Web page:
Saturday, September 11, 2021 will mark the 20th anniversary of the attacks on the World Trade Center and Pentagon. Whether you’re looking to volunteer your time or make a donation, these are a few powerful ways to pay tribute to the lives lost and make a positive, lasting difference in your community.

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Brianna Lee/Stocksy United

The 9/11 Heroes Run is hosted by the Travis Manion Foundation to honor the sacrifices of first responders and military service members. These events are held in cities throughout the country, so check the website to find one near you or register as a virtual participant. You can also opt to donate directly to the cause.

Many Red Cross divisions are hosting blood drives to commemorate this anniversary. One drive in Tennessee aims to collect 1 pint of blood for each of the 2,977 lives lost on September 11, 2001. And the impact of these contributions is huge. Each donation can save up to 3 lives.

Check the Red Cross website to find a blood drive near you. Here are a few tips to prep for your appointment.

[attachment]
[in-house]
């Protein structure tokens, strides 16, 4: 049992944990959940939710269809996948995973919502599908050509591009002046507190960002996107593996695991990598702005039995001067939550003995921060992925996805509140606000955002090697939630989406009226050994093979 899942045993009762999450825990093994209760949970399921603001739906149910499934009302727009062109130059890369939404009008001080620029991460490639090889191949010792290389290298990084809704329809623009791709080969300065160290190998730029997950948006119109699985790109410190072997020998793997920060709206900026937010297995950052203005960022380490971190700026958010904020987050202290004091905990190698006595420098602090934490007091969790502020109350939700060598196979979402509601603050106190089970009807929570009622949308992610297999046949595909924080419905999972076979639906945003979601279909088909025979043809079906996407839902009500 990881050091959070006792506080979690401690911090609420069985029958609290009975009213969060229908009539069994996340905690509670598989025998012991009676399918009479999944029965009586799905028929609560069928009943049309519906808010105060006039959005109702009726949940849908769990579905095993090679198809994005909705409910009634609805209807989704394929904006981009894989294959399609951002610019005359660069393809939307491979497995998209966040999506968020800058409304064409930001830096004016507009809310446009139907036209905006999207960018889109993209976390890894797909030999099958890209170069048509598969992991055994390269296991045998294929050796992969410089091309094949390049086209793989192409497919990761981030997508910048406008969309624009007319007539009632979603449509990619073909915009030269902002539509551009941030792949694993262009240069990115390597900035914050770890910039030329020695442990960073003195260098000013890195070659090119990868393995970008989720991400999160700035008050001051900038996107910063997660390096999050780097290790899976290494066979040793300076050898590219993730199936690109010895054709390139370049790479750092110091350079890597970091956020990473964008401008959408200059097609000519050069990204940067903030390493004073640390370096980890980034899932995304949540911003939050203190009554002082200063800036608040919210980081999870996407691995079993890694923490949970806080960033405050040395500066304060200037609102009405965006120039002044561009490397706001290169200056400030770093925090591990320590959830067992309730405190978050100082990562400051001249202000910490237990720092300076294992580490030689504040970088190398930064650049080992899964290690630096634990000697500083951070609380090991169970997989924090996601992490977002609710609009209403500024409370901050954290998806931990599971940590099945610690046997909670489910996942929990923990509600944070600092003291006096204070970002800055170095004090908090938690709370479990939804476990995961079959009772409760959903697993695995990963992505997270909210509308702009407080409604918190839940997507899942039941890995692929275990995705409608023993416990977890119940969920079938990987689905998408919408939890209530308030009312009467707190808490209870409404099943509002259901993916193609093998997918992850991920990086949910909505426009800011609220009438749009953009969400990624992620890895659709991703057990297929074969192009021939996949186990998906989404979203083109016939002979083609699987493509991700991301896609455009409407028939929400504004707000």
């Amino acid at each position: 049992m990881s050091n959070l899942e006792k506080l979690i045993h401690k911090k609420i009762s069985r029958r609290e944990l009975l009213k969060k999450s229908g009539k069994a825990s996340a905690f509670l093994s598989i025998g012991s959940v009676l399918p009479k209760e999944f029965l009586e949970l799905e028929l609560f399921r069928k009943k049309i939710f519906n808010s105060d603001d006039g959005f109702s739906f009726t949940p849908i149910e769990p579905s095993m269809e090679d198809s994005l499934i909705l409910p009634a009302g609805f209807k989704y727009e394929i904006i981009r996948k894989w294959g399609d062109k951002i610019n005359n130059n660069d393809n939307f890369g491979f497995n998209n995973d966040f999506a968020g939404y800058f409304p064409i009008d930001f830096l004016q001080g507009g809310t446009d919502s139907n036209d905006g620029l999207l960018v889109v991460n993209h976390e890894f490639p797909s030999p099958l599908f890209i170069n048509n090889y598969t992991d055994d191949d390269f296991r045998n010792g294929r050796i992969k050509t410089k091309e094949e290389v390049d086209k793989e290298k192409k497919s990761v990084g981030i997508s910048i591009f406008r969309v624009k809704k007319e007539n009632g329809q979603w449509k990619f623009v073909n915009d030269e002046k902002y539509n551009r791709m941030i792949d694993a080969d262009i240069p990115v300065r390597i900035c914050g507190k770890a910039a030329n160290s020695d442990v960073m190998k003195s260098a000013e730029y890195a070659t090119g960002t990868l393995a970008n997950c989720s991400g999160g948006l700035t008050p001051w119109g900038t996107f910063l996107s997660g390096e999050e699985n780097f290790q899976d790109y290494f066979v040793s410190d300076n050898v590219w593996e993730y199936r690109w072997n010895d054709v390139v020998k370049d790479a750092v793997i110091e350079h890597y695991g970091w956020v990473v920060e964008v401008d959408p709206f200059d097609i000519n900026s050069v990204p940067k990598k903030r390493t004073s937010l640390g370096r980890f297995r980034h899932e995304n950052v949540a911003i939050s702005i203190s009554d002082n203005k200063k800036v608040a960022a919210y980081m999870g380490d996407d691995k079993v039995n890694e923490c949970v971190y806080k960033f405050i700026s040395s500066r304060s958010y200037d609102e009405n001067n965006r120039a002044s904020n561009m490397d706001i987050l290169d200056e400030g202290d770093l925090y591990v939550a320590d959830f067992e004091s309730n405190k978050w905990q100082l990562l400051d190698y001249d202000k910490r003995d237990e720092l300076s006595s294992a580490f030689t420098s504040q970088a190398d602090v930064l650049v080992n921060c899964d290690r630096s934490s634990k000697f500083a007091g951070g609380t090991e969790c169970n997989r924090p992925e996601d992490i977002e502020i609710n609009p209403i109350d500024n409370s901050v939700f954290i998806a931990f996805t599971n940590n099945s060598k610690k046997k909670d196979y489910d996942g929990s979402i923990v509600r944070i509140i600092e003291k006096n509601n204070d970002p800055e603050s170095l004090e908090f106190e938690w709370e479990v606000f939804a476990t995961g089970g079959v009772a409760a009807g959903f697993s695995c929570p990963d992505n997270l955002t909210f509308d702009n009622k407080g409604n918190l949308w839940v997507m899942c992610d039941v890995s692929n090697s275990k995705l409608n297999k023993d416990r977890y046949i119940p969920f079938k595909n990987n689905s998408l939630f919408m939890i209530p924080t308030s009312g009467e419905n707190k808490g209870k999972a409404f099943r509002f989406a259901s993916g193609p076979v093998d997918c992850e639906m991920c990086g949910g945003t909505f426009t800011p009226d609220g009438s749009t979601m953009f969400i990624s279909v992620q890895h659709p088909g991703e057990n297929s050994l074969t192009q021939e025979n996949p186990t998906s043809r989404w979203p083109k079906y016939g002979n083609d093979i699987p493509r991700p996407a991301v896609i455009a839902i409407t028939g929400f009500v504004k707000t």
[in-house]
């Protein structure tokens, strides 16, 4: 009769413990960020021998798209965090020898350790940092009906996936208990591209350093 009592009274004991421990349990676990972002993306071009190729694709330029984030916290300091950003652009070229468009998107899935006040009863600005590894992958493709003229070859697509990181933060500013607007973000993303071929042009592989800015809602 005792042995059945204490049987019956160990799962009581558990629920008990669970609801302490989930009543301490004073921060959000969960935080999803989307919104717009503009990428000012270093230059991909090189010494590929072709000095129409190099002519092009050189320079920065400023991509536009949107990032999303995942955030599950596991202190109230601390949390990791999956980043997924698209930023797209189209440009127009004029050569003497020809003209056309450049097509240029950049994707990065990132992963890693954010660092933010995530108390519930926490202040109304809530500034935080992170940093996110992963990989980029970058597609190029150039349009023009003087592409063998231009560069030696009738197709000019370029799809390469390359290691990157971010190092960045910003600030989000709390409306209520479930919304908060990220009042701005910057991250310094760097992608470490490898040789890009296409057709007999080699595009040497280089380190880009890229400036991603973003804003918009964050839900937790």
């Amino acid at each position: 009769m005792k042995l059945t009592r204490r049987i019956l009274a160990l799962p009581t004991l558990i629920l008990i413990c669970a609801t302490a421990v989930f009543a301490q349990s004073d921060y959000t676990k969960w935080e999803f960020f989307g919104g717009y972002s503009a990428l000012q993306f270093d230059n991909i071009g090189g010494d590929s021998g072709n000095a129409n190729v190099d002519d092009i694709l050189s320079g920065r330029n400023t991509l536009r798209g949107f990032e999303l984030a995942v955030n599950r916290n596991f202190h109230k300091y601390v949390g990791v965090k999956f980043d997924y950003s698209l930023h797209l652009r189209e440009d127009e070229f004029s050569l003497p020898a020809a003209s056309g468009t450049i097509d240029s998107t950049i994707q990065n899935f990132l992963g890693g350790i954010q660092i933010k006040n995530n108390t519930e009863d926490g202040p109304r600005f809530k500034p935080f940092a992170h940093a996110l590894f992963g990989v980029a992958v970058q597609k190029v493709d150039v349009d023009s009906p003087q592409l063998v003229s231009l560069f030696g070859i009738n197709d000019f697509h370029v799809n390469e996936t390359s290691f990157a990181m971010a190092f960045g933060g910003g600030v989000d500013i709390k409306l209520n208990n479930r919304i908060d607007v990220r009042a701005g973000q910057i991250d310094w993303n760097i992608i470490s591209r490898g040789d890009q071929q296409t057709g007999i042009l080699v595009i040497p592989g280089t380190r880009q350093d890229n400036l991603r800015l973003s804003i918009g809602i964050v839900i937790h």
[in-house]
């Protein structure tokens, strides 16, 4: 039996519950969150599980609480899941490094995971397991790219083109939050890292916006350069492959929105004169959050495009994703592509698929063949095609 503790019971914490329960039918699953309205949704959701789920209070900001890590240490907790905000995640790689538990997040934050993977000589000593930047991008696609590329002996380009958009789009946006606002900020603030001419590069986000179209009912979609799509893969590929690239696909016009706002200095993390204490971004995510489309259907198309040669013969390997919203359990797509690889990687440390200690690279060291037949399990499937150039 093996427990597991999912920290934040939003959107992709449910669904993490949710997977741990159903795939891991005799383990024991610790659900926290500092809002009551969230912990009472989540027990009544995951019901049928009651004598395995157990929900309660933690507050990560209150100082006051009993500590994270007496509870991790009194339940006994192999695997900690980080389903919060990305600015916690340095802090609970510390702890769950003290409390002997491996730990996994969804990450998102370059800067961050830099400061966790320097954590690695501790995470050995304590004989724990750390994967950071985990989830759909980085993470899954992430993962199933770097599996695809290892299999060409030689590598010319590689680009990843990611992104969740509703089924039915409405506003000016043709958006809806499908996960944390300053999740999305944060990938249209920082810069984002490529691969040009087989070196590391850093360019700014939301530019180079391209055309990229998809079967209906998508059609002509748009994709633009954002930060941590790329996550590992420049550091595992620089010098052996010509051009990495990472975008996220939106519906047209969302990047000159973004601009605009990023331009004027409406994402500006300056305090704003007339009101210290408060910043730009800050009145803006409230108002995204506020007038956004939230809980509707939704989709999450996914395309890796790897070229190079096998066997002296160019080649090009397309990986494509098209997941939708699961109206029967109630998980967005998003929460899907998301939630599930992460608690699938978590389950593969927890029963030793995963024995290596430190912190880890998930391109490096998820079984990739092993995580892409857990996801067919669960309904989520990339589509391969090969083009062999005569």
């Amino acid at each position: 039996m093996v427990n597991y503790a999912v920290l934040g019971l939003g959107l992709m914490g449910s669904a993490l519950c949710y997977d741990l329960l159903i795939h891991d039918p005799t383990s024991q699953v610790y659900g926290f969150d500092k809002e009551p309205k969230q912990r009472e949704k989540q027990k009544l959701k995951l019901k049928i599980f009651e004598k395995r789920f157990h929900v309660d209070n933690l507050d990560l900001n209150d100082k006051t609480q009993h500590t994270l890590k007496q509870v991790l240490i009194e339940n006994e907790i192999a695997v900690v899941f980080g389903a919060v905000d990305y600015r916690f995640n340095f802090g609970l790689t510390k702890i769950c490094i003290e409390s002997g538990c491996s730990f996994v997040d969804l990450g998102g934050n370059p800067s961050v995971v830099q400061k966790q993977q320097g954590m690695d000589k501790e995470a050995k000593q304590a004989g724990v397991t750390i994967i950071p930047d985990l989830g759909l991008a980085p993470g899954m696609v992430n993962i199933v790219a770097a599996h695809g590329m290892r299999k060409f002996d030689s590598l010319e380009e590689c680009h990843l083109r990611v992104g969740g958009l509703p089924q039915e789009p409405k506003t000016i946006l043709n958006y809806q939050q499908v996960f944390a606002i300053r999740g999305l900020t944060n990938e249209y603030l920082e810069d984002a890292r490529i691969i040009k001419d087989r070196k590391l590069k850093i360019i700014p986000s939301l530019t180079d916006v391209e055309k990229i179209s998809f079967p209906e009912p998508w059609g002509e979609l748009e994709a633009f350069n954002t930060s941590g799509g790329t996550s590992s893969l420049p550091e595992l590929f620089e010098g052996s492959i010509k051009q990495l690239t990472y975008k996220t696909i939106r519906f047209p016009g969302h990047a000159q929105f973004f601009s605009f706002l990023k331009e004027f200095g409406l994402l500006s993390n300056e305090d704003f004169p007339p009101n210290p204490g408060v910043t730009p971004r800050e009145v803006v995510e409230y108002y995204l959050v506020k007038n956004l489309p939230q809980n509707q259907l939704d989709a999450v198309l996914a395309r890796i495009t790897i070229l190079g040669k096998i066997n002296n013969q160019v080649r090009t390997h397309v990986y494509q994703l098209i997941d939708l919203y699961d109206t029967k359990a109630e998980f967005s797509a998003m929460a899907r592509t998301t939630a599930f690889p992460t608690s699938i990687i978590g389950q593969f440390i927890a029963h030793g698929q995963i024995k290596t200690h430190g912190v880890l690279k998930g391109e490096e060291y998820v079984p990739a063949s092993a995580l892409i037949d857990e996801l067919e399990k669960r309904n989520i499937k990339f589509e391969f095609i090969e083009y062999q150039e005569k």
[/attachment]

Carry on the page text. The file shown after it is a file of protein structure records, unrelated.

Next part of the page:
• Eat plenty of food containing iron (that’s a mineral that helps your body produce blood).
  • Drink an extra glass of water before you arrive.
  • Make sure you meet all of the eligibility requirements to donate.

343 New York City firefighters died saving others in the World Trade Center. Every year, people partner with the National Fallen Firefighters Foundation to climb 110 flights of stairs to honor their bravery and sacrifice. These events also raise awareness of the deaths and illness that first responders have experienced related to 9/11.

Many of these stair climbs are restricted to fire fighters and first responders, but some are open to the public, too. Check out the schedule online to find an event near you. If you’re not able to attend, you can donate to your local chapter.

September 11th is a National Day of Service and Remembrance. Unsure where to help? Check out your city’s government website for a list of local charities currently accepting volunteers.

Take a moment to remember the lives of those lost 20 years ago at any or all of these times:

  • 8:46 a.m.
  • 9:03 a.m.
  • 9:37 a.m.
  • 9:59 a.m.
  • 10:03 a.m.
  • 10:28 a.m.

To learn more about the events of 9/11 or to get involved, visit the 9/11 Memorial and Museum at

Honoring this anniversary will likely bring up heavy, hard emotions. This is perfectly normal — you’re not alone. Check out our list of 80 affordable mental health resources (many are free) to find support if you need it.